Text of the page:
At the laboratory where I work, we are about to complete a $350 million upgrade to the facility. As this effort was supported primarily by funding from the U.S. Department of Energy, you can imagine that there are colossal levels of government bureaucracy involved. Not only has every penny spent been endlessly reviewed and inspected and questioned by swarms of humorless government bean counters, they have inflicted on us regular celebrations of our successes. Whenever one of the suits from Washington comes to visit, we are forced to pack our auditorium to welcome them. We are briefed beforehand on the acceptable ways to clap like overly caffeinated baboons and to emote such radiant joy that people can actually tan in our presence.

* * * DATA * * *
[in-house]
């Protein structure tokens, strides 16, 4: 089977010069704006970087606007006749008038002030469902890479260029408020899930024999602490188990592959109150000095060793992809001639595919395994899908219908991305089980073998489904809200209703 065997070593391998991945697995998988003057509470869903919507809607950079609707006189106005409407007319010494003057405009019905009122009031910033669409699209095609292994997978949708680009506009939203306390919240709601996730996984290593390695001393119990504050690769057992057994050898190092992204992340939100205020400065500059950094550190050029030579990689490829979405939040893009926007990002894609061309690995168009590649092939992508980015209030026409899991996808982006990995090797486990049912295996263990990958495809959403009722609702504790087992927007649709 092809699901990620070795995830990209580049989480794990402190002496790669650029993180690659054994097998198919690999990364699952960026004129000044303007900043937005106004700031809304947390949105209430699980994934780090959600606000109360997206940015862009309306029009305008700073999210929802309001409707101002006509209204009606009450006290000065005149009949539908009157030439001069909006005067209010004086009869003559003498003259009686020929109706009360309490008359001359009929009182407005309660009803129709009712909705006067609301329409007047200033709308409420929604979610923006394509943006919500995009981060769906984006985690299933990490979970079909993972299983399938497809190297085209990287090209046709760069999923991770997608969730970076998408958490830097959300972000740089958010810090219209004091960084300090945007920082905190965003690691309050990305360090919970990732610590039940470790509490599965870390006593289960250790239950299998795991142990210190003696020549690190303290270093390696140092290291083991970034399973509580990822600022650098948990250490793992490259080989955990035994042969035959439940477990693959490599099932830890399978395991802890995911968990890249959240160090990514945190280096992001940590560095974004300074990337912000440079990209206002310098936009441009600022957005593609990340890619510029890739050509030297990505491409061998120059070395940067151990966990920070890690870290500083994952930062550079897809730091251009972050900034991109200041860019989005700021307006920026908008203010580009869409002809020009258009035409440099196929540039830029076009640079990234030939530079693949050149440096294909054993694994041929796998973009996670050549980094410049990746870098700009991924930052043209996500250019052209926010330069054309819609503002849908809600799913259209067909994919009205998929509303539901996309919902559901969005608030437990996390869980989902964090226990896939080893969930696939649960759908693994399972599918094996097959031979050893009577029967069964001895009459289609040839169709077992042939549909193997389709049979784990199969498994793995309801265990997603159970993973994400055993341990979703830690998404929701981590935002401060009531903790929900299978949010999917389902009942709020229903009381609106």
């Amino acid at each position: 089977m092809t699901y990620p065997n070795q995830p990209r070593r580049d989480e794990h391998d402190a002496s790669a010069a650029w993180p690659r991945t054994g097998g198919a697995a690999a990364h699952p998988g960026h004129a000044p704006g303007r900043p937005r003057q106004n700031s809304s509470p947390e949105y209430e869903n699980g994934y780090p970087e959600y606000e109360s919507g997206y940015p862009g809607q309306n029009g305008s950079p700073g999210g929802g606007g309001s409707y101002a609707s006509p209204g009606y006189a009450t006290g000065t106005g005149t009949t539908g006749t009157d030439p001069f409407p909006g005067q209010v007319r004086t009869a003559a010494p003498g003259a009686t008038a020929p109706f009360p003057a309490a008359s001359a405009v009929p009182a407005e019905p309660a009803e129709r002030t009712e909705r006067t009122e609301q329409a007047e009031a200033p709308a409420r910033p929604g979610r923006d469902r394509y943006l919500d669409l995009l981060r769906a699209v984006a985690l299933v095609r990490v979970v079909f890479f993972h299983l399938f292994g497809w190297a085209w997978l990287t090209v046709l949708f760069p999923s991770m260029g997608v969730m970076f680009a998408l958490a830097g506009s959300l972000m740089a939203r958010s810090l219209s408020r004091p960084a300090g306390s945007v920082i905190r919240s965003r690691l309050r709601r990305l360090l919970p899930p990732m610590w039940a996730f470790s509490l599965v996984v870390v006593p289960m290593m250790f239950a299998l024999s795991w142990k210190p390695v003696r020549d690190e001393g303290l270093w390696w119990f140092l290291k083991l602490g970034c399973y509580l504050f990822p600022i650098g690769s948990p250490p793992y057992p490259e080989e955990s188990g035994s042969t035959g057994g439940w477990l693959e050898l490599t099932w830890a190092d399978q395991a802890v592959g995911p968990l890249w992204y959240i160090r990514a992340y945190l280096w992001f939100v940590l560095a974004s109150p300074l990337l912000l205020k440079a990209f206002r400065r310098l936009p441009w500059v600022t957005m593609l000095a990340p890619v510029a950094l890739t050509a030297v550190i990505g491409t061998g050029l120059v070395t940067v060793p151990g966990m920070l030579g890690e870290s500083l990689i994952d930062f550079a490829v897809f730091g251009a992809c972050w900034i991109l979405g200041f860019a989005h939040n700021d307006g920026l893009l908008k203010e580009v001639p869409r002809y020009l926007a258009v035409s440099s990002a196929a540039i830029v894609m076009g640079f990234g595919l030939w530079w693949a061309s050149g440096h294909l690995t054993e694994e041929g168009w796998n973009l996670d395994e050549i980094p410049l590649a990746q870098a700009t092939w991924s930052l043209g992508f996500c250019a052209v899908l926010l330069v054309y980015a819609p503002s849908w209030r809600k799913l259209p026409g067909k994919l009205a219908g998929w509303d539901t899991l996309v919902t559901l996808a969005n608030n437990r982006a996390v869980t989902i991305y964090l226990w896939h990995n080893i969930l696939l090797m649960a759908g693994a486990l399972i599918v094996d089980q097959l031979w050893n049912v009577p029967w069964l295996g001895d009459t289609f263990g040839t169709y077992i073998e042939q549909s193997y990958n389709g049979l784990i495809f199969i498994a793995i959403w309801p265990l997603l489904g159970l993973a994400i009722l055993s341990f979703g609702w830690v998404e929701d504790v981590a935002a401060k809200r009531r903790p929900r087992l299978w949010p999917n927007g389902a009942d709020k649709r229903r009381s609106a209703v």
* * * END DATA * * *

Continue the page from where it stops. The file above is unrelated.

It is funny that whenever Mayor McCheese or Senator Rooty-tooty appears on the scene, they are proceeded by immense entourages of automatons in black suits. Swarms of confidants and inner-circle schmoozers and hangers-about who are afforded reserved front row seats. It is hilarious to watch their practiced and measured hijinks. After every two sentences uttered by the policitian du jour, they spring to their feet and cheer with such unbounded glee that actual tears begin to spontaneously run down their faces.

"... Is my microphone on? Testing ... testing ..."

(Rabid applause, gutteral animal-type screeching and carrying on) "Four more years, four more years"